Thursday 26 December 2019


1.1            Concept of static electricity
Ø  Rub a plastic comb on your sleeve and hold it near some pieces of paper. What happens?
v  When you rub the plastic comb on your sleeve, it becomes electrically charged with static electricity. The plastic comb able to pick up pieces of paper. So pieces of paper are said to be attracted by the charged comb.
Ø  A plastic pen rubbed on the hair and holds it near some pieces of paper. What happens?
v  Plastic pen rubbed on the hair attract small pieces of paper
Ø  A glass rod rubbed on the hair and holds it near some pieces of paper. What happens?
v  A glass rod rubbed on the hair attract small pieces of paper
Ø  An ebonite rod rubbed with fur and holds it near to aluminium foil. What happens?
v  An ebonite rod rubbed with fur attracts aluminium foil.

Static electricity –is the accumulation of excess electric charge in the region which does not conduct electricity such that the charge accumulation continues.

Electrostatics –is the study of stationary electric charges

Types of charges
Ø  There are two types of charges
1.      Positive charges
2.      Negative charges

The origin of charges
Ø  The charges originated from the atoms, the atom of any matter has a nucleus.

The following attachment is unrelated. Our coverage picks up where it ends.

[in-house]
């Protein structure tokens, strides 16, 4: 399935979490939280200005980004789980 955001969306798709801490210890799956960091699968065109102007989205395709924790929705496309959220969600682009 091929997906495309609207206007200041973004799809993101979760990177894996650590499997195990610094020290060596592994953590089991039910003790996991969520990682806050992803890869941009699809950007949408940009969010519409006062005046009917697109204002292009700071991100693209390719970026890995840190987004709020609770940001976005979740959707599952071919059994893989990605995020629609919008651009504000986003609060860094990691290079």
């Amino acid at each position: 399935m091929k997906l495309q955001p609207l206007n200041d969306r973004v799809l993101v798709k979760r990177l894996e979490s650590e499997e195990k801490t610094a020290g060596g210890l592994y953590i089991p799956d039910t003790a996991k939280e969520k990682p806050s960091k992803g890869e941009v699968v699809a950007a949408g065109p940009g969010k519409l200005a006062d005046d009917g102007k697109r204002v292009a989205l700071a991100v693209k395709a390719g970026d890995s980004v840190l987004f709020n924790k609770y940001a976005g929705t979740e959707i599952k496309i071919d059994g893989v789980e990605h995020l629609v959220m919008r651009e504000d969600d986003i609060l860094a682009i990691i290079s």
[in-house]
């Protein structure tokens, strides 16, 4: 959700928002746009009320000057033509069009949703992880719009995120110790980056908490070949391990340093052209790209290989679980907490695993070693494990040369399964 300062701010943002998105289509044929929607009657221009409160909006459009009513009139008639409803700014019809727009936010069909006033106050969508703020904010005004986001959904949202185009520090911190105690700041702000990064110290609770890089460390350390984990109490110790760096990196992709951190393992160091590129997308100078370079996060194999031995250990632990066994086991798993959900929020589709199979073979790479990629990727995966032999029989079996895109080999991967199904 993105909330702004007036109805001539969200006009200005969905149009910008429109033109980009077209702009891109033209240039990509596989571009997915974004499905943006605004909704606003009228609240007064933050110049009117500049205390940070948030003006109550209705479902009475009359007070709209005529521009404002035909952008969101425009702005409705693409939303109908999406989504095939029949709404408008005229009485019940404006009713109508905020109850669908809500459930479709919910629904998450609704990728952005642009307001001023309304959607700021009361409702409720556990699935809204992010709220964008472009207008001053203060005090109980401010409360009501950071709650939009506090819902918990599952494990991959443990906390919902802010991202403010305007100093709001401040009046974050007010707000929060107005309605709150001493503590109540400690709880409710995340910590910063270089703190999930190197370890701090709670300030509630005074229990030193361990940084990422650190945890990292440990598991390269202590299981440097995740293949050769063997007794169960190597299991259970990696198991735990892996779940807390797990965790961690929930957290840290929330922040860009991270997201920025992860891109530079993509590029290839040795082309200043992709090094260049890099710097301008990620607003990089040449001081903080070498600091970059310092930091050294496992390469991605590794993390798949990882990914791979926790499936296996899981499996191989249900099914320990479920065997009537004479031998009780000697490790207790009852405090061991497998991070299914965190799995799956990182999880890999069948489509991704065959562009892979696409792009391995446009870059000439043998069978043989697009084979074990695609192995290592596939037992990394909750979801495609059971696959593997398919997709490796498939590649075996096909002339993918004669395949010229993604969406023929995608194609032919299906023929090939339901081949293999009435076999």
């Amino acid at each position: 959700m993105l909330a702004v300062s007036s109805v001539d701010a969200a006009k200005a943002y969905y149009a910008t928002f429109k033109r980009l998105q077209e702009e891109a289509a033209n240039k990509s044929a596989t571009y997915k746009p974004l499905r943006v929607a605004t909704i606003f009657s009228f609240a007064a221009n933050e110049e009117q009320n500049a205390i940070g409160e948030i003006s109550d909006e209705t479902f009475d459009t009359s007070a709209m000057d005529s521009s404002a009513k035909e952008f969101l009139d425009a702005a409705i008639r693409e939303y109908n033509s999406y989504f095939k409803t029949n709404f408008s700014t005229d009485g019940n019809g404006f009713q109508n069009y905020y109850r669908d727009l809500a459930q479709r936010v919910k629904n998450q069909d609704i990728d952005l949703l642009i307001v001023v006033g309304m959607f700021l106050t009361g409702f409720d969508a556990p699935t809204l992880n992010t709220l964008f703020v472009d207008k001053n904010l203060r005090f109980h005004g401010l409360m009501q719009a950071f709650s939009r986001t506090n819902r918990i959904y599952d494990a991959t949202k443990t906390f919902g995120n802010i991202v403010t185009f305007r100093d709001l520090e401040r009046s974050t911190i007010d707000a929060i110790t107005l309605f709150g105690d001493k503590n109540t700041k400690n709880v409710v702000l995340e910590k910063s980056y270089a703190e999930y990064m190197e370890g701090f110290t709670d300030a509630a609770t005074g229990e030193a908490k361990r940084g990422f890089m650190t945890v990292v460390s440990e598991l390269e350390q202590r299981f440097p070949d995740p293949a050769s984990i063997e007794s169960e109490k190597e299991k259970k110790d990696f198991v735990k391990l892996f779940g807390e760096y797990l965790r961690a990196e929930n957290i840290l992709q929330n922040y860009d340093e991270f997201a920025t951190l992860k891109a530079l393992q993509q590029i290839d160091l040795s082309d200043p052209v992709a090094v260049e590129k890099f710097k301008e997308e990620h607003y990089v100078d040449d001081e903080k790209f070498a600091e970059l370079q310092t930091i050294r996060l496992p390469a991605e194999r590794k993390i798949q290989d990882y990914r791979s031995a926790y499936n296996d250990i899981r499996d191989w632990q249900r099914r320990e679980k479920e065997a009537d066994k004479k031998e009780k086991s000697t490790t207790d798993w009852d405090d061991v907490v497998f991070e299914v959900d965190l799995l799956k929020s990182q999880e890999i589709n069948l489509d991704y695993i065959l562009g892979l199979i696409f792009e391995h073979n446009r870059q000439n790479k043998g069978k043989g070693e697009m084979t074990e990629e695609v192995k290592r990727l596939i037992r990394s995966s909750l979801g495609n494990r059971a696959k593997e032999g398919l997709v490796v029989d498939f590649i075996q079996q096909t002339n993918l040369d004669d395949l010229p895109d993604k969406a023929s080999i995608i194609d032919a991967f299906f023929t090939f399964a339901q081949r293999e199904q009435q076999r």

1.      Positive charges
Characteristics of positive charge
        i.            It is protons inside the nucleus.
      ii.            It is found at the centre part of nucleus.
    iii.            The sign of charge of proton is

2.      Negative charges
Characteristics of negative charge
        i.            It is electrons
      ii.            It moves around the nucleus in shells
    iii.            Are not mobile (in free to move) in materials such as wood and plastic.
     iv.            Attracted to positively charged nucleus
       v.            They are free to move in metals produces charge transfer results into electric current

The SI – unit of electrical charge is coulomb (C)
        Now, C
                   Charge on the proton
                   Charge on the electron
Note: C

Ø  The table below show the acquisition of charges by different materials

Rubbed with
Charge acquired by the material
Ebonite rod
Fur / cloth
Negative charge
Glass rod
Positive charge
Fur / cloth
Negative charge
Fur / cloth
Negative charge
Woollen cloth
Positive charge
Woollen cloth
Positive charge

Fundamental law of static electricity
Ø  Fundamental law of static electricity sometimes referred to as thefirst law of electrostatics Or law of charges.;